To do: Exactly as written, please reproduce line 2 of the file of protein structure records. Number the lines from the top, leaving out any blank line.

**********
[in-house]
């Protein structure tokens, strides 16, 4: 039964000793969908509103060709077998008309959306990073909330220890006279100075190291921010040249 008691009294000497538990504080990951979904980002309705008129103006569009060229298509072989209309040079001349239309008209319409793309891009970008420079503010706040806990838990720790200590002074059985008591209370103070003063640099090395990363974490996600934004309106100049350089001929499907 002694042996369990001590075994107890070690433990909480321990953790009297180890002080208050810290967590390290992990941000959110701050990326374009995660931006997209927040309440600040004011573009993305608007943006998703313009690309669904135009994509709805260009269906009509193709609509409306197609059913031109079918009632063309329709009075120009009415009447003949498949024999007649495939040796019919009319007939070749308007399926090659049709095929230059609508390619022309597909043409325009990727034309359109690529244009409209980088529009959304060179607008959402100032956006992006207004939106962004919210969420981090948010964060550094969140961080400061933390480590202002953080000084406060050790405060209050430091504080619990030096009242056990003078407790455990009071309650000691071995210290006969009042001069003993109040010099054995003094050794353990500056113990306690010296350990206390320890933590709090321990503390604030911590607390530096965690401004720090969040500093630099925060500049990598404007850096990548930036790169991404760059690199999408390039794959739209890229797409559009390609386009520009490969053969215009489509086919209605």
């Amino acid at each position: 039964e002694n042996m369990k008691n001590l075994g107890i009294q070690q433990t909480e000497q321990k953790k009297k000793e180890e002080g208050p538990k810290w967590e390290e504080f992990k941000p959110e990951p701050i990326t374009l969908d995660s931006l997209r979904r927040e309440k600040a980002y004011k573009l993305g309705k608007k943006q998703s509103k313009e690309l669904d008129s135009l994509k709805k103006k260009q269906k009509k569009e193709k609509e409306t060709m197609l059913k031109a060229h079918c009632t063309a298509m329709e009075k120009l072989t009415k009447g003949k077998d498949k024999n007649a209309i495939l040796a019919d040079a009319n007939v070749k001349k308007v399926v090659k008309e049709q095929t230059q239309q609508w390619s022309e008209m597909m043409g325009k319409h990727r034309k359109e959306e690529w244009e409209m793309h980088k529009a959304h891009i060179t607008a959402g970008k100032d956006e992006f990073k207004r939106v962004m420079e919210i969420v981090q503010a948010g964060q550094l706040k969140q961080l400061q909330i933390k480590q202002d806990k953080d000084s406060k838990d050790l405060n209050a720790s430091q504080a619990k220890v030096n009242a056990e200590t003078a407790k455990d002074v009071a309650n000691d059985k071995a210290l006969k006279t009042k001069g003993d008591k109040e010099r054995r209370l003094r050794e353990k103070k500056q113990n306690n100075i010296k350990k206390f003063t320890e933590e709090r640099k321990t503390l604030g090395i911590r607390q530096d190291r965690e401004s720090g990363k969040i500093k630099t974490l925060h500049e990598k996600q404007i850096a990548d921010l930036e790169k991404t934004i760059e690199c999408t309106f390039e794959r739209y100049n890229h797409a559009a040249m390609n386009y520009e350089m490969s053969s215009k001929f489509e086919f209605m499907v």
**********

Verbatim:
């Protein structure tokens, strides 16, 4: 039964000793969908509103060709077998008309959306990073909330220890006279100075190291921010040249 008691009294000497538990504080990951979904980002309705008129103006569009060229298509072989209309040079001349239309008209319409793309891009970008420079503010706040806990838990720790200590002074059985008591209370103070003063640099090395990363974490996600934004309106100049350089001929499907 002694042996369990001590075994107890070690433990909480321990953790009297180890002080208050810290967590390290992990941000959110701050990326374009995660931006997209927040309440600040004011573009993305608007943006998703313009690309669904135009994509709805260009269906009509193709609509409306197609059913031109079918009632063309329709009075120009009415009447003949498949024999007649495939040796019919009319007939070749308007399926090659049709095929230059609508390619022309597909043409325009990727034309359109690529244009409209980088529009959304060179607008959402100032956006992006207004939106962004919210969420981090948010964060550094969140961080400061933390480590202002953080000084406060050790405060209050430091504080619990030096009242056990003078407790455990009071309650000691071995210290006969009042001069003993109040010099054995003094050794353990500056113990306690010296350990206390320890933590709090321990503390604030911590607390530096965690401004720090969040500093630099925060500049990598404007850096990548930036790169991404760059690199999408390039794959739209890229797409559009390609386009520009490969053969215009489509086919209605």